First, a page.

Works of art that can be entered and explored; works of art that envelop us and play with our senses; works of art designed to be used in some way: this is the focus of Installation Art, Museion’s new exhibition, which presents immersive pieces from the museum’s collection that invite the public to physically engage with them. Sixteen artists – from Carl Andre to Luis Jakob, Heimo Zobernig and Monica Bonvicini – present large scale installations, video and works of light art that generate a spatial dimension. The selection spans various different types of installation art – some of them plunge us into an imaginary world, others affect our perception on a sensory or intellectual level, while others are based on eliciting direct interaction with visitors. All of them pay special attention to the viewer, who completes the work of art and becomes part of it, actively participating and adding his or her personal experience. Several of the works were made especially for Museion on occasion of previous exhibitions, and therefore stand as a record of the museums’ past shows.
The show is located on the second and third floors of Museion, but makes its first impression on the ground floor: all those who enter the building are invited to stop and take a seat, maybe have a chat, on the large red foam rubber sofa by Luca Vitone (Eppur si muove, 2007) or spend time in the info lounge redesigned by Heimo Zobernig, a project in which art installation and function, art objects and everyday objects mingle, in keeping with the Austrian artist’s radical aesthetic. The work of art as functional, something to be used, and at the same time an opportunity to explore alternative social and economic strategies and spark debate, with the involvement of the public: this is the case of the FREE BEER Garden by the Danish collective Superflex, also on the ground floor. Visitors are invited to buy and drink a glass of free beer, and the recipe for this special beer, formulated by the artists, is also made available to the public.
Showing visitors to the stairs to the second floor is the light installation by Spencer Finch entitled Blue (Sky over Los Alamos, New Mexico, 5/5/00, Morning Effect), 2000, which engages with the imagination: 173 bulbs hang from the ceiling, reproducing the molecular structure of a particular shade of blue that the artist identified in Los Alamos on 5th May 2000. The historical piece by Otto Piene, Lichtballett (Lichtkugel), 1961 also creates an immaterial space generated by moving light and envelops the viewer in a cosmic dimension in which the force of gravity appears to be suspended. Then there is the hypnotic power of the large, luminous rotating disc Große Lichtscheibe by Günther Uecker, while Collection, 2010, by Massimo Bartolini delves into Museion’s collection of video art.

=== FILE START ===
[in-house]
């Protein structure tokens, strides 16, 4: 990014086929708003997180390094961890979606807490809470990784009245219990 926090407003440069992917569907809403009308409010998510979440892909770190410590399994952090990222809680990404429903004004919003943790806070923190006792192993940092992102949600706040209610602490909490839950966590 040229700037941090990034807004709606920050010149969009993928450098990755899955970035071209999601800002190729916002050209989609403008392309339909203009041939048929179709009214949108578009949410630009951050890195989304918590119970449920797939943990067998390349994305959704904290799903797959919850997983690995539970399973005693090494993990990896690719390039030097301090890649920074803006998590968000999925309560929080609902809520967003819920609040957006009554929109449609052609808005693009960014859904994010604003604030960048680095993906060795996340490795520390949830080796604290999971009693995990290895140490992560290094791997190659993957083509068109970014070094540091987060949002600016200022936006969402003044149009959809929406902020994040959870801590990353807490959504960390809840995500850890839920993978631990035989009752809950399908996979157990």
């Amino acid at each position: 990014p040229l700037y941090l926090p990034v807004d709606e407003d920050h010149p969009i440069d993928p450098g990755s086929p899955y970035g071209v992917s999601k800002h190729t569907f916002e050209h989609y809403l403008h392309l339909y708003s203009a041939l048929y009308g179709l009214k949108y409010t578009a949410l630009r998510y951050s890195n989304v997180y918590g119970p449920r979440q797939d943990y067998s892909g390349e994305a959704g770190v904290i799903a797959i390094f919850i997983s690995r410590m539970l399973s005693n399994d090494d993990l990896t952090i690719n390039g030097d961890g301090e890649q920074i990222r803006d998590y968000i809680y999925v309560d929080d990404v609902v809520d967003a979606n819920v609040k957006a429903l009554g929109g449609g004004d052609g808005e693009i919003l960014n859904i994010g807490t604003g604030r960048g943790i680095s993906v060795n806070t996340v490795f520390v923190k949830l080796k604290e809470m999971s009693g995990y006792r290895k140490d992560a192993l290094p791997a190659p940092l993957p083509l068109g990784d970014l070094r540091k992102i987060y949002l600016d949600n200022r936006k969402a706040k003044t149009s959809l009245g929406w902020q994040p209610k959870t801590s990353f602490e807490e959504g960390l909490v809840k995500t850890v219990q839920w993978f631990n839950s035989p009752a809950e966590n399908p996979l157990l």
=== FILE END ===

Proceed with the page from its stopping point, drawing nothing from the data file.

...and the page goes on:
Absences and uncertainties are suggested by the English artist Robert Barry in his Untitled Installation (1992), which marks the transition from the second to the third floor of the exhibition. Words that negate and deny or reference forms of absence, like impossible, anything, maybe, almost, against, missing and unknown, are written on the walls in bright orange, creating a physical and mental space the public is invited to engage with.
An indefinite situation of vulnerability and fragility is evoked by a piece that undermines the very ground beneath our feet: Mirosław Bałka’s piece is a metal platform that tips up, creating a deafening bang, every time someone walks across it.
Architecture as a non-neutral, clearly male-dominated space, is the focus of the construction I Believe in the Skin of Things as in that of Women, created by Monica Bonvicini for the 1999 Venice Biennale. The impact of colonialism and post-colonialism on contemporary society is investigated by Angela Ferreira’s piece Maison Tropicale (2007) – a striking, accessible structure made of wood and aluminium, inspired by and referencing the prototype of the “Maison Tropical”, affordable housing designed by the French architect Jean Prouvé in 1949 for French bureaucrats in Niger and Congo.
Hubert Kostner, on the other hand, invites visitors into an Alpine landscape in his installation Welcome on Board. The artist lends this magical panorama a deliberately stereotyped, artificial atmosphere, setting out to elicit a spirit of critical detachment in the viewer.
Sylvie Fleury’s work is also known for its ironic approach, with the focus on certain codes of consumer society: in Chanel Fall/Winter, 1994, visitors are invited to walk barefoot on the lipstick red carpet and browse the glossy magazines scattered here and there, thus becoming an integral part of the ambivalent game of social values that the artist sets up.
In the words of Luis Jacob, whose works are paradigmatic for experimental contemporary art, “We do not view art as more real than reality because it shows us a “different world”, or because it brings us closer to our reality, but because it enables us to perceive the essence of reality in its intrinsic ambiguity”. The show includes Jacob’s piece Album VI, 2008, a series of photographic collections of images taken from books or magazines, placed under plastic wrap to create a composition of intertwining narratives. The artist is aware that hardly anyone will be able to understand or pick out every single image among the 162 contained in the album, but his aim is to stimulate the viewer to create his or her own individual, free associations, generating new meanings and giving rise to “visual rhymes”. In this sense, Jacob’s work encapsulates the show’s whole approach: “This exploration of Installation Art is intentionally devoted to enlightened viewers ready to engage actively with the artworks, undertaking what is essentially a significant act of freedom”, notes Letizia Ragaglia, Museion’s Director and curator of the exhibition.